What are you doing? This is the rather direct question my husband was asked by a stubbly-faced fellow riding shotgun in a white Chevy Suburban this past weekend.
We were in the tiny mining town of Hayden, Ariz., – specifically so I could photograph this once-vibrant town nestled at the base of the Mescal Mountains. I was on the other side of the street, caught up in my own reverie as I snapped photos of an abandoned United Methodist Church that I was sure still held a lifetime of memories, sorrowful and joyful, both.
As I walked away from the church toward my husband, I heard the man continue his questioning. “Who are you? Why are you taking pictures?” he asked, rather defensively.
From across the street, I made out a few additional mumbles, as well as my husband’s response, “Well, I don’t know Dr. Wilkes. No, we don’t work for anyone.”
By the time I reached the side of the old truck, circa 1990, I saw the gangly, hollow-cheeked man who clutched a weekly circular in his hands and balanced a 12-pack of Fiesta soda in his lap. The driver next to him eyed us with suspicion before lighting his cigarette with a wooden match.
Apparently “Dr. Wilkes” owns all the abandoned buildings in the area, and our interrogator “works on them.”
Finally satisfied that hubby’s jean shorts, my running shorts and our t-shirts didn’t appear to be the attire of ‘official photographers’ or ‘inspectors’ of some sort, the men drove away. And I have to admit I was a little miffed by the intrusion. I was in an artistic mood and didn’t appreciate being shaken from it. It’s a free country. I can take pictures if I like, flittered through my head as I continued to photograph the desolate street.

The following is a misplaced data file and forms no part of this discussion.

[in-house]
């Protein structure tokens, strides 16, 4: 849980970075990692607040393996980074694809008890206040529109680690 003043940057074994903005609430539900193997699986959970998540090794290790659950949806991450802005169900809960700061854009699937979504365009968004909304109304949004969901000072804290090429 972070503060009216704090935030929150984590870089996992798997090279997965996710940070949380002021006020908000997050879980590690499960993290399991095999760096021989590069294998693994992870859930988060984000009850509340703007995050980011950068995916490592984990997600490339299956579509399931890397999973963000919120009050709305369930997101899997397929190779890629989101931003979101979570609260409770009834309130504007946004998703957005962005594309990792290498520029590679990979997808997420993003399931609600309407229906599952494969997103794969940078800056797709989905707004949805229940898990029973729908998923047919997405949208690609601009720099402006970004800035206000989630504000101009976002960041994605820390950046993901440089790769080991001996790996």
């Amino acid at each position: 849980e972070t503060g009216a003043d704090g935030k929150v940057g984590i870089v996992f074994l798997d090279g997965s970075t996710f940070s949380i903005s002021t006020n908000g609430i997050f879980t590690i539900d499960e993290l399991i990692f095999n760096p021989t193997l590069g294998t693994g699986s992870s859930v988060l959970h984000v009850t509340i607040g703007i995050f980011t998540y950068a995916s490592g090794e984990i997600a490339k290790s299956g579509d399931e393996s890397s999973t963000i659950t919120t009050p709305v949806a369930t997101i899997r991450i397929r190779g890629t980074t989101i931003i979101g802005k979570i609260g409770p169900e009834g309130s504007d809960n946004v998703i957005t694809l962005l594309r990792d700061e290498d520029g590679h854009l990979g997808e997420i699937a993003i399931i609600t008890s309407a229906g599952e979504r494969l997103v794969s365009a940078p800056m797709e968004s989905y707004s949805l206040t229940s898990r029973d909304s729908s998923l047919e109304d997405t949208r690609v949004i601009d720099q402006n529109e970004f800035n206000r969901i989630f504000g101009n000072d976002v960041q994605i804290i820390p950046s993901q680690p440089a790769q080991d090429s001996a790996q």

With each photo I took, though, I started to think about the interaction with the men. These locals were simply proud of their little town, despite the abandoned buildings and the town’s freefall into economic decline. They felt a sense of ownership, maybe even a sense of kinship with their hard-knocks town.
Their pride – their overprotectiveness of this once-bustling main street that is now ghostly and empty – really hit me. One sweep of the eyes up and down this road illustrates their dedication to keeping it clean, nearly vandalism-free, and presentable. Maybe it’s also testament to their appreciation of the mining town’s tough history, its survival instincts.
And their actions, their reactions to us … well, they spoke the loudest of all. This was still their town.
For Writers: As writers, I think we can learn a lesson or two about pride and protectiveness. We must be equally protective of our writing projects, champions of our own cause. Proud. If we don’t believe in our words – and work at them, polishing them, cleaning them up, making them presentable, preserving their meaning – how do we expect to land an agent? Get a publishing contract … tell our story? In what ways can you honor your own work? Do you think it’s important to do so?
NOTE: MORE PHOTOS AT RIGHT- I couldn’t fit all of the photos from this trip onto this post (without driving you batty). If you’re interested in seeing more, click the Twitpic box at right for additional photos of Hayden and nearby mining town, Winkleman.
P.S. I’m also guest posting at Brava this week, with the wonderfully generous New York Times bestselling author, Beth Hoffman (Saving CeeCee Honeycutt). Please stop by if you get a chance. My post focuses on using photos to ignite creativity in your writing!